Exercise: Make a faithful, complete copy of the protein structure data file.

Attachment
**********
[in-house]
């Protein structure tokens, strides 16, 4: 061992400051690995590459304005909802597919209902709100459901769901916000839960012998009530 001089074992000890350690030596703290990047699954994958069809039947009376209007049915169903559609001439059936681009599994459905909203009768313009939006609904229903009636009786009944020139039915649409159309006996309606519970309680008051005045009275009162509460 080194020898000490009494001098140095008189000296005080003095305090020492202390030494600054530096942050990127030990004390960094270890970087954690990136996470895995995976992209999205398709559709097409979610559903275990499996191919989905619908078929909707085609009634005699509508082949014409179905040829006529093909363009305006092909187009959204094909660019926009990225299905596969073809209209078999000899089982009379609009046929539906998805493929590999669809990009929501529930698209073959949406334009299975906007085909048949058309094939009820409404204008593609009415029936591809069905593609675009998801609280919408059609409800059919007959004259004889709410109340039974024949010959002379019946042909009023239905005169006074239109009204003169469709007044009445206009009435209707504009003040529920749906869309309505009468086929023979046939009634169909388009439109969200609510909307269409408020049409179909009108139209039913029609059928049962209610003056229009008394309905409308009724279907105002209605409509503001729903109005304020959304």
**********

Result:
[in-house]
């Protein structure tokens, strides 16, 4: 061992400051690995590459304005909802597919209902709100459901769901916000839960012998009530 001089074992000890350690030596703290990047699954994958069809039947009376209007049915169903559609001439059936681009599994459905909203009768313009939006609904229903009636009786009944020139039915649409159309006996309606519970309680008051005045009275009162509460 080194020898000490009494001098140095008189000296005080003095305090020492202390030494600054530096942050990127030990004390960094270890970087954690990136996470895995995976992209999205398709559709097409979610559903275990499996191919989905619908078929909707085609009634005699509508082949014409179905040829006529093909363009305006092909187009959204094909660019926009990225299905596969073809209209078999000899089982009379609009046929539906998805493929590999669809990009929501529930698209073959949406334009299975906007085909048949058309094939009820409404204008593609009415029936591809069905593609675009998801609280919408059609409800059919007959004259004889709410109340039974024949010959002379019946042909009023239905005169006074239109009204003169469709007044009445206009009435209707504009003040529920749906869309309505009468086929023979046939009634169909388009439109969200609510909307269409408020049409179909009108139209039913029609059928049962209610003056229009008394309905409308009724279907105002209605409509503001729903109005304020959304």